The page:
Google
Sarah Tween

Digital Marketing Manager, with experience in SEO, social media and copywriting.

This post is a guide to the various sections in Google Search Console: what they mean and how they can be used.

In my day-to-day work, most of my clients seem to be familiar with Google Analytics, and use it to monitor the performance of their websites in terms of traffic levels, traffic sources and popular pages. However, in my experience, there seems to be a lot less awareness surrounding Google Search Console.

Many people have told me they have never heard of Search Console, let alone know what it’s for. In this post, I will provide a quick guide to the different sections of Google Search Console, for anybody wanting to start using the tool and explore what it can do.

What is Google Search Console?

Formerly known as Google Webmaster Tools, Google Search Console is a valuable tool for webmasters, marketing professionals, SEOs and business owners that enables us to learn a huge amount about how a website is performing, both technically and in terms of visitors.

It is a free service from Google, and in Google’s own words, it: ‘helps you monitor and maintain your site’s presence in Google Search results’.

How Do I Sign Up?

Go to the Google Search Console website, and sign in using a Google account that you would like to manage your website through.

When you log in, you will be given the option to add the site you want to manage:

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Enter your website’s URL and click ‘Add Property’. Next, you will be prompted to verify your site – or confirm that the site you want to manage is owned by you. There are a few different ways you can do this, some easier than others. Read more here and decide which the best option for you is. You may need to work with your developer on this.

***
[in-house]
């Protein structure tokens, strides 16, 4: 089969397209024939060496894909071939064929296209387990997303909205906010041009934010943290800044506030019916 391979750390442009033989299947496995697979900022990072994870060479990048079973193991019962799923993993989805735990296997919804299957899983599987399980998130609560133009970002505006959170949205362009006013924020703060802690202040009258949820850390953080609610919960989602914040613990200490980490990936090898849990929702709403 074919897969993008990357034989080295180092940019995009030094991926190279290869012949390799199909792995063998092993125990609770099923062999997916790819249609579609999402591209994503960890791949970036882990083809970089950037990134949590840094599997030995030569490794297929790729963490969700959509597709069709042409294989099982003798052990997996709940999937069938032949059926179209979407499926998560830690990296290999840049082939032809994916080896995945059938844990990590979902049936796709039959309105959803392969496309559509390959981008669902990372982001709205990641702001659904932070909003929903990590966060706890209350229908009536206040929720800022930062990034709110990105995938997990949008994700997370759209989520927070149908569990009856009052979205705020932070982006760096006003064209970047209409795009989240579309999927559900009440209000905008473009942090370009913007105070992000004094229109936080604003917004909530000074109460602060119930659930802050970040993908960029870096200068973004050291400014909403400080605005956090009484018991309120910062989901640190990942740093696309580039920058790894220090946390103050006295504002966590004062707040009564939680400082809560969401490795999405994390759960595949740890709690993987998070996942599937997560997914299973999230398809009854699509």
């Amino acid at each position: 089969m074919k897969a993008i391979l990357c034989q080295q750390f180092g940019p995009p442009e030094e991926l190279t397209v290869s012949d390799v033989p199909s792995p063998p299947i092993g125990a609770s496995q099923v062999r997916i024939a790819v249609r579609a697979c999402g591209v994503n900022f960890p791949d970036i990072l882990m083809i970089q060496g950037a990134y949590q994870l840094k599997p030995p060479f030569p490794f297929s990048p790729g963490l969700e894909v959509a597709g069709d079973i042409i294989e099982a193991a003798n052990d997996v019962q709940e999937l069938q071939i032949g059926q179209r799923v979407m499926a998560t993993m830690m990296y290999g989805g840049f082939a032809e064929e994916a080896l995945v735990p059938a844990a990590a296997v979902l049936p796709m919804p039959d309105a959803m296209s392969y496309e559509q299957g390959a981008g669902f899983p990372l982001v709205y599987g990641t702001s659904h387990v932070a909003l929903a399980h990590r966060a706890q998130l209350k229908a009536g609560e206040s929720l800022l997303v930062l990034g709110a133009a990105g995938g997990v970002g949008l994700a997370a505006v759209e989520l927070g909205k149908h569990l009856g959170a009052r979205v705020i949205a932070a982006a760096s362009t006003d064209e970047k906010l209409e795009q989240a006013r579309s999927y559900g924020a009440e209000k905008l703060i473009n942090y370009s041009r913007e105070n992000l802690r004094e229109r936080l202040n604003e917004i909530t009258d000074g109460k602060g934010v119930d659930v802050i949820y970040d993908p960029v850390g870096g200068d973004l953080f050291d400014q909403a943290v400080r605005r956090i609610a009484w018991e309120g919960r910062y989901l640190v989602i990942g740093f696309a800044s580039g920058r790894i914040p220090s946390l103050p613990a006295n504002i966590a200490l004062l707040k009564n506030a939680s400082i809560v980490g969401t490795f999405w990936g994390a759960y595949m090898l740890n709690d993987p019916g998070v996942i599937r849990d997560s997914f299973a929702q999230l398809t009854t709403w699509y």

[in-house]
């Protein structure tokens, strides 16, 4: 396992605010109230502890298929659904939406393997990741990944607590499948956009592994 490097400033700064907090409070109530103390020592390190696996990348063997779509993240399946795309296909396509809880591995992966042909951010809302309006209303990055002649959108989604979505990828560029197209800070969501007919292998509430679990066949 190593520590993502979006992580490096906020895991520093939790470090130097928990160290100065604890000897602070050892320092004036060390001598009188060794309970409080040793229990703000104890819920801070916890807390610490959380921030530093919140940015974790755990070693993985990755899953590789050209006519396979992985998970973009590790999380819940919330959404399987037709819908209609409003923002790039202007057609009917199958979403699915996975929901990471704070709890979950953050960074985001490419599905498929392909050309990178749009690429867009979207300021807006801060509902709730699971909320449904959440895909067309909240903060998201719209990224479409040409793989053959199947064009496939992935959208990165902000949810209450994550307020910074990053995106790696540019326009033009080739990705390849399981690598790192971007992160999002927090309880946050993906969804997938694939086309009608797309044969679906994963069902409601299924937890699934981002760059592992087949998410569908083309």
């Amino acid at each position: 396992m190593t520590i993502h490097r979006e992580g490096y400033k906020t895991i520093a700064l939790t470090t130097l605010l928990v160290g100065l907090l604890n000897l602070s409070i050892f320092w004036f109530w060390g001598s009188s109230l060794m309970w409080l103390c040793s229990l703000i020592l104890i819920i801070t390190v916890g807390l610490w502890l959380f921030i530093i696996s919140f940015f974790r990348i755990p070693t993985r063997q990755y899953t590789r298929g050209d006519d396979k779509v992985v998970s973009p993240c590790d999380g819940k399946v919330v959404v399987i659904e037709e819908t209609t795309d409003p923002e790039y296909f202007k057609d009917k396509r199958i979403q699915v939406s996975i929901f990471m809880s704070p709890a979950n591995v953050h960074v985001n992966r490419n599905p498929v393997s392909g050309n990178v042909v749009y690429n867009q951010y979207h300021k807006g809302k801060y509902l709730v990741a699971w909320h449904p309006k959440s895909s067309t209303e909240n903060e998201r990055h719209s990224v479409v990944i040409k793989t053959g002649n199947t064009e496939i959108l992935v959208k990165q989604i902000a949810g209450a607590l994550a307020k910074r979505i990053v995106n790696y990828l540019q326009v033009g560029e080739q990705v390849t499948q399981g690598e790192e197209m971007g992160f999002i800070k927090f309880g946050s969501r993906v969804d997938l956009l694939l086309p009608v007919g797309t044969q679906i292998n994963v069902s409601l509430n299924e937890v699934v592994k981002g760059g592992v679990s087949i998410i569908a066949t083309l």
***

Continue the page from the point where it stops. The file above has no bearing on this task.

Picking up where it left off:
Once you have verified your site, you should familiarise yourself with the different sections of Search Console, listed down the left-hand side of your screen. This post will aim to explain what each of the sections mean, and how they can be used.

Dashboard

This is the first screen you will see when you login to your Search Console account. It provides a snapshot of how your site is performing, and flags up any urgent issues:

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Any new messages you have received from Google about your site will be displayed under the ‘New and important’ heading. You might receive messages urging you to make your site more mobile-friendly, for example, or alerting you to Malware being detected on your site.

If you’re unsure of how to fix any issues on the Dashboard, speak with your developer.

Search Appearance

Structured Data: Shows the structured information that Google was able to detect on your site. It also provides information about errors in page markup that may prevent rich snippets and other search features from being displayed.

Rich Cards: A new way of providing Google with important information on events, products or opportunities on your website. Read more here.

Data Highlighter: An alternative way to mark-up data on your site to appear in search.

HTML Improvements: Highlights any problem with the meta data on your site, such as duplicate title tags and meta descriptions.

Sitelinks: If you search for some brands or high authority websites, sitelinks are displayed underneath the website in the search engine results. For example, if you Google ‘ted baker’ – underneath the website you can click straight through to Men / Women etc.:

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Although you can’t control which links are displayed, you can enter ones here that you don’t want to be shown.